With Corbis Sale, Tiananmen Protest Images Go to Chinese Media Company
Corbis, the photography archive owned by Bill Gates that includes some of the most famous pictures ever made, has sold its image and licensing division to a Chinese company.
The sale gives the new owner, Visual China Group, control over photographs of immense cultural and commercial value — Marilyn Monroe on a subway grate, Rosa Parks on a bus, Jimi Hendrix at Woodstock and Albert Einstein sticking out his tongue
But it has been the transfer of images from the 1989 crackdown in Tiananmen Square, an event that China’s Communist Party has aggressively blotted out of public view ever since, that has perhaps raised the most alarm.
Xiao Qiang, the founder of China Digital Times, which tracks Chinese media censorship, said the worry was legitimate. “It should not be treated as a surprise if a Chinese media company’s decisions and actions were aligned with the policies and practices of the Chinese government,” he said.
But those involved say they don’t expect the sale to disrupt the status quo. The protest images will be available around the world even if they remain censored within China.
Visual China, which made the purchase through its affiliate Unity Glory International, has also struck a deal with Getty Images, Corbis’s main rival, to distribute the photographs in all countries except China, creating a combined library of more than 200 million images.
Getty has worked with Visual China for more than a decade to market its own library in China. Craig Peters, Getty’s senior vice president for business development, said he was confident that the company would safeguard the availability of politically sensitive images.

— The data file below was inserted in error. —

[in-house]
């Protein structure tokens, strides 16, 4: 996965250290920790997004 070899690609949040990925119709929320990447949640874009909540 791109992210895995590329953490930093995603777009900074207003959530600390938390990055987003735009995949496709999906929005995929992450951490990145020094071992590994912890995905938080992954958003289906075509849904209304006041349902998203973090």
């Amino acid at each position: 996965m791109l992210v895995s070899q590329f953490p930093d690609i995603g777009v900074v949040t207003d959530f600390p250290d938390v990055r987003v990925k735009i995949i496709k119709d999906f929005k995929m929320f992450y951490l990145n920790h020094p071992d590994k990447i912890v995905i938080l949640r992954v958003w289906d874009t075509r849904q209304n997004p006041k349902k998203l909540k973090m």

“V.C.G. has no limitations over what we produce or what we represent or what we bring to bear in our markets,” Mr. Peters said. “And that level of editorial discretion and integrity is something that we’ve maintained and is 100 percent absolutely intact.”
He also pointed out that many images in the archive, including from the Tiananmen crackdown, do not belong to Corbis. In those cases, the company serves simply as a licensing agent for other parties that hold the rights, such as The Associated Press and Reuters.
For example, reports about the sale of the archive have cited images of the so-called tank man, a solitary protester blocking a column of tanks. Corbis says it owns such an image, but one of the more widely shared ones belongs to Reuters, which can market the photo as it pleases through other channels.
“Corbis pays the rights owner a royalty,” said Whit Clay, a spokesman for Corbis. “But, as the contracts expire, the rights owner can pull their images from the Corbis archive.”
Visual China said in an emailed statement that it was “fully committed to being a good steward of the Corbis images and will continue to make the archives available globally.”
Corbis, based in Seattle, was founded by Mr. Gates in 1989 under the name Interactive Home Systems with a vision that people would one day decorate their homes with revolving digital displays of artwork. That did not happen, but over the years the company acquired an enormous library of images, most notably the Sygma collection in France and the renowned Bettmann archive.
The sale also includes Corbis’s video and stock photography divisions, but not its product placement, celebrity news or music licensing businesses. The financial terms of the deal were not disclosed.
The move by Visual China comes after two other notable acquisitions of media assets by Chinese companies in recent weeks. On Jan. 12, the Dalian Wanda Group, a property and entertainment company, said it was buying Legendary Entertainment, one of Hollywood’s biggest movie production companies, for as much as $3.5 billion.
And in December, the Alibaba Group, the Chinese Internet giant, agreed to buy an influential Hong Kong newspaper, The South China Morning Post, as part of an explicit effort to reshape media coverage of China.